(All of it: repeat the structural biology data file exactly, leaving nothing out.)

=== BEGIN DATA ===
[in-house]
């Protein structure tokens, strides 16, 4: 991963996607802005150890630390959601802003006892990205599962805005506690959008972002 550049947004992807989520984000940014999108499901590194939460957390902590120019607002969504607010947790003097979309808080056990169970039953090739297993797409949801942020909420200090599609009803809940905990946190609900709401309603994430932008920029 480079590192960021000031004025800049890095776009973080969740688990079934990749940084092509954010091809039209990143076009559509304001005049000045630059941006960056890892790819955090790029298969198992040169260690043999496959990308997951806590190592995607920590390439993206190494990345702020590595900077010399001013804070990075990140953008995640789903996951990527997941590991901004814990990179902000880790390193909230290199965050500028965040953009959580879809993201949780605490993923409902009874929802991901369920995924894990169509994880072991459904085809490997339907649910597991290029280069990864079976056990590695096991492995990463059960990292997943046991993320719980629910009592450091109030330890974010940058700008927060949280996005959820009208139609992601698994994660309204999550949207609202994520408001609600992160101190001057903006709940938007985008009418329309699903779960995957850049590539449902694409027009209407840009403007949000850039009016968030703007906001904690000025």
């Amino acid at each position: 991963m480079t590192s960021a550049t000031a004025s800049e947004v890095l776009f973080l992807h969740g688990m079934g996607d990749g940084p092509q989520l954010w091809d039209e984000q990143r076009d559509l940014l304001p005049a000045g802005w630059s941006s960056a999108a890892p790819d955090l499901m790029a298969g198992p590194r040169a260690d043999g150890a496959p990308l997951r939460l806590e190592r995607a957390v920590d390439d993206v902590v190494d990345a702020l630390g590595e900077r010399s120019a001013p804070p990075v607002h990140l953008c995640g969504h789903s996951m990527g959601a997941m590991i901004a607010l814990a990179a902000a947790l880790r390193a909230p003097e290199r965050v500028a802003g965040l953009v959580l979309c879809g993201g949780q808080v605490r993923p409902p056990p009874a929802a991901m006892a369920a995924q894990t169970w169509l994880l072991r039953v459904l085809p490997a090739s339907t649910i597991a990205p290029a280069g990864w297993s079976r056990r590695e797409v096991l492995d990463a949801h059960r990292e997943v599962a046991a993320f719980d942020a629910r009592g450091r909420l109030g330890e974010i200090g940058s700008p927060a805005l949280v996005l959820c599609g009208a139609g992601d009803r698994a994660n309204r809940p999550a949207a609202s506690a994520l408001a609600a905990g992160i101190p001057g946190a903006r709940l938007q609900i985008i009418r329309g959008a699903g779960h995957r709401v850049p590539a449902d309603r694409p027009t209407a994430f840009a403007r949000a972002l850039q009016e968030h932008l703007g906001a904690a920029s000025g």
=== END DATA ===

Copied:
[in-house]
């Protein structure tokens, strides 16, 4: 991963996607802005150890630390959601802003006892990205599962805005506690959008972002 550049947004992807989520984000940014999108499901590194939460957390902590120019607002969504607010947790003097979309808080056990169970039953090739297993797409949801942020909420200090599609009803809940905990946190609900709401309603994430932008920029 480079590192960021000031004025800049890095776009973080969740688990079934990749940084092509954010091809039209990143076009559509304001005049000045630059941006960056890892790819955090790029298969198992040169260690043999496959990308997951806590190592995607920590390439993206190494990345702020590595900077010399001013804070990075990140953008995640789903996951990527997941590991901004814990990179902000880790390193909230290199965050500028965040953009959580879809993201949780605490993923409902009874929802991901369920995924894990169509994880072991459904085809490997339907649910597991290029280069990864079976056990590695096991492995990463059960990292997943046991993320719980629910009592450091109030330890974010940058700008927060949280996005959820009208139609992601698994994660309204999550949207609202994520408001609600992160101190001057903006709940938007985008009418329309699903779960995957850049590539449902694409027009209407840009403007949000850039009016968030703007906001904690000025």
């Amino acid at each position: 991963m480079t590192s960021a550049t000031a004025s800049e947004v890095l776009f973080l992807h969740g688990m079934g996607d990749g940084p092509q989520l954010w091809d039209e984000q990143r076009d559509l940014l304001p005049a000045g802005w630059s941006s960056a999108a890892p790819d955090l499901m790029a298969g198992p590194r040169a260690d043999g150890a496959p990308l997951r939460l806590e190592r995607a957390v920590d390439d993206v902590v190494d990345a702020l630390g590595e900077r010399s120019a001013p804070p990075v607002h990140l953008c995640g969504h789903s996951m990527g959601a997941m590991i901004a607010l814990a990179a902000a947790l880790r390193a909230p003097e290199r965050v500028a802003g965040l953009v959580l979309c879809g993201g949780q808080v605490r993923p409902p056990p009874a929802a991901m006892a369920a995924q894990t169970w169509l994880l072991r039953v459904l085809p490997a090739s339907t649910i597991a990205p290029a280069g990864w297993s079976r056990r590695e797409v096991l492995d990463a949801h059960r990292e997943v599962a046991a993320f719980d942020a629910r009592g450091r909420l109030g330890e974010i200090g940058s700008p927060a805005l949280v996005l959820c599609g009208a139609g992601d009803r698994a994660n309204r809940p999550a949207a609202s506690a994520l408001a609600a905990g992160i101190p001057g946190a903006r709940l938007q609900i985008i009418r329309g959008a699903g779960h995957r709401v850049p590539a449902d309603r694409p027009t209407a994430f840009a403007r949000a972002l850039q009016e968030h932008l703007g906001a904690a920029s000025g």